18. cured salmon (from Yiddish לאַקס laks 'salmon'; cf. German Lachs), often used loosely to refer to smoked salmon (OED, MW)
  19. to complain habitually, gripe; as a noun, a person who always complains
  20. to recite Jewish liturgical prayers
  21. choked with emotion (German verklemmt = emotionally inhibited in a convulsive way; stuck)
  22. an insignificant, pitiful person; a nonentity (from Yiddish interjection נעבעך nebekh 'poor thing!', from Czech nebohý) (OED, MW)
  23. (often derogatory) a young non-Jewish woman (Yiddish שיקסע shikse, a derivative of the above שײגעץ sheygets, from Polish siksa) (AHD)
  24. to bargain
  25. clothing; rubbish (from Yiddish שמאַטע shmate 'rag', as above) (OED)
  26. to drag or haul (an object); to walk, esp. to make a tedious journey (from Yiddish שלעפּן shlepn; cf. German schleppen) (OED, MW)
  27. a sales pitch or speech intended to persuade (from Yiddish שפּיל shpil 'play' or German Spiel 'play') (AHD)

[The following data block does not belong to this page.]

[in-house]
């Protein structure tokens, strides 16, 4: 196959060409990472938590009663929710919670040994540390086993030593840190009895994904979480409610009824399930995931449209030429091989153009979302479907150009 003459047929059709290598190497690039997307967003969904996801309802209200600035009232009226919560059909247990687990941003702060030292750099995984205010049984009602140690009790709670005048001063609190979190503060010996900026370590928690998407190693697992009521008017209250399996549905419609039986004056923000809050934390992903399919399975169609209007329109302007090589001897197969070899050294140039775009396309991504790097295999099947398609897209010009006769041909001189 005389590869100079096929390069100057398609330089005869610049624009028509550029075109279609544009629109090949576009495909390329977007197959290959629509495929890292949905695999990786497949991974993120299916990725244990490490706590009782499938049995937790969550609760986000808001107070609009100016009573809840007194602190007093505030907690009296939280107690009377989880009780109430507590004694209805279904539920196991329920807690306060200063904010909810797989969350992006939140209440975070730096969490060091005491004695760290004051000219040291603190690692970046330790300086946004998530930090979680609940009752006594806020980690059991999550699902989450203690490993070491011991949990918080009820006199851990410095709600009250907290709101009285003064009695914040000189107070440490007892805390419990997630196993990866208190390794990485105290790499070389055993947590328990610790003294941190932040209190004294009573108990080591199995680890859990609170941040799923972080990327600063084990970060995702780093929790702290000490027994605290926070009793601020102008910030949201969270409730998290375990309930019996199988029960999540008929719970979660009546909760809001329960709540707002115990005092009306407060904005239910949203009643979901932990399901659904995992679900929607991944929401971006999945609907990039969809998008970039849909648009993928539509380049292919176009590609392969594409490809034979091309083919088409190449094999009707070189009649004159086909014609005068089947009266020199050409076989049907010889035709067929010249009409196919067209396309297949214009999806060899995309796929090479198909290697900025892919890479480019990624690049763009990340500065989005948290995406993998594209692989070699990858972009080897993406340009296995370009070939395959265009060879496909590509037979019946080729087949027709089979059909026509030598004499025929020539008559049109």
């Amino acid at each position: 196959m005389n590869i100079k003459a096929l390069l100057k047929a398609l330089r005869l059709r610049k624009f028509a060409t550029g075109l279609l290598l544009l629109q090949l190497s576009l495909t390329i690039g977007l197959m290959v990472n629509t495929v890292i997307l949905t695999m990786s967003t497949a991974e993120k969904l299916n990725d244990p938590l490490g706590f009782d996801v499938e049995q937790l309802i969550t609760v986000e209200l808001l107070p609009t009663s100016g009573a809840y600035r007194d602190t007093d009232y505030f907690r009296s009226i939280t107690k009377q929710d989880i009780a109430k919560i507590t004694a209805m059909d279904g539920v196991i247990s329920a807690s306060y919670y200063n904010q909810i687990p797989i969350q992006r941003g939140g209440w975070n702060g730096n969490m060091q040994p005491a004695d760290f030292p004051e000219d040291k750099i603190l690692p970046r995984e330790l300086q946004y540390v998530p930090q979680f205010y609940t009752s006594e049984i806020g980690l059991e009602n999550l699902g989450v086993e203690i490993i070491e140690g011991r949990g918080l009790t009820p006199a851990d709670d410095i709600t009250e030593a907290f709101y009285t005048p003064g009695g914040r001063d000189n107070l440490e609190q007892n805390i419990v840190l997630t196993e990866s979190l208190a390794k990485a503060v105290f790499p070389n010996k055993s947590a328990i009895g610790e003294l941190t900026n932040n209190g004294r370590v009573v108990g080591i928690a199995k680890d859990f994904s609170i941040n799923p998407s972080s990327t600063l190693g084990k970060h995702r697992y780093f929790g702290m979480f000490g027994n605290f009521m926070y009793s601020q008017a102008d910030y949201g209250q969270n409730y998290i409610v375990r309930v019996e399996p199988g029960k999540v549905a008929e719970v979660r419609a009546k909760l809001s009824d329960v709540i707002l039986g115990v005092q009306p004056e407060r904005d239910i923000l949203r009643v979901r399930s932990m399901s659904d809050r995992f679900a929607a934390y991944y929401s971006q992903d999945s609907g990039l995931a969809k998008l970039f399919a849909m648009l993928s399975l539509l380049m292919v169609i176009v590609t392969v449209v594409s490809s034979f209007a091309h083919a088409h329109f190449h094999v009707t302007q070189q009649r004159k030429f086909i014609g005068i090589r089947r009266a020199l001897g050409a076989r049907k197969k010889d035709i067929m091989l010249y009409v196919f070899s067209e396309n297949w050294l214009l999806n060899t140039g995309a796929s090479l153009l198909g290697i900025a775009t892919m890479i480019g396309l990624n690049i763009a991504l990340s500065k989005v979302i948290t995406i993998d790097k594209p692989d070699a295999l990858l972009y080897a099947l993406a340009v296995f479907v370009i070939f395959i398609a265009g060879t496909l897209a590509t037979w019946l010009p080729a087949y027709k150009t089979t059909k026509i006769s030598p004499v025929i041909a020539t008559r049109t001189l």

28. porridges
  29. correct according to Jewish law, normally used in reference to Jewish dietary laws; (slang) appropriate, legitimate
  30. a Gentile, term for someone not of the Jewish faith or people
  31. something cheap, shoddy, or inferior (perhaps from Yiddish שלאק shlak 'a stroke', cf. German Schlag) (OED, MW)
  32. pleasingly plump, buxom, full-figured, as a woman (from Yiddish זאַפֿטיק zaftik 'juicy'; cf. German saftig 'juicy') (OED, MW)
  33. beggar, esp. "one who wheedles others into supplying his wants" (Yiddish שנאָרער shnorer, cf. German Schnorrer) (OED, MW)
  34. vulgar slang, to have sexual intercourse (from Yiddish שטופּ "shtoop" 'push,' 'poke,' or 'intercourse'; cf. German stupsen 'poke') (OED)
  35. an inept clumsy person; a bungler; a dolt (Yiddish שלעמיל shlemil from Hebrew שלא מועיל "ineffective") (OED, MW)
  36. crazy (Yiddish משוגע meshuge, from Hebrew məšugga') (OED, MW). Also used as the nouns meshuggeneh and meshuggener for a crazy woman and man, respectively.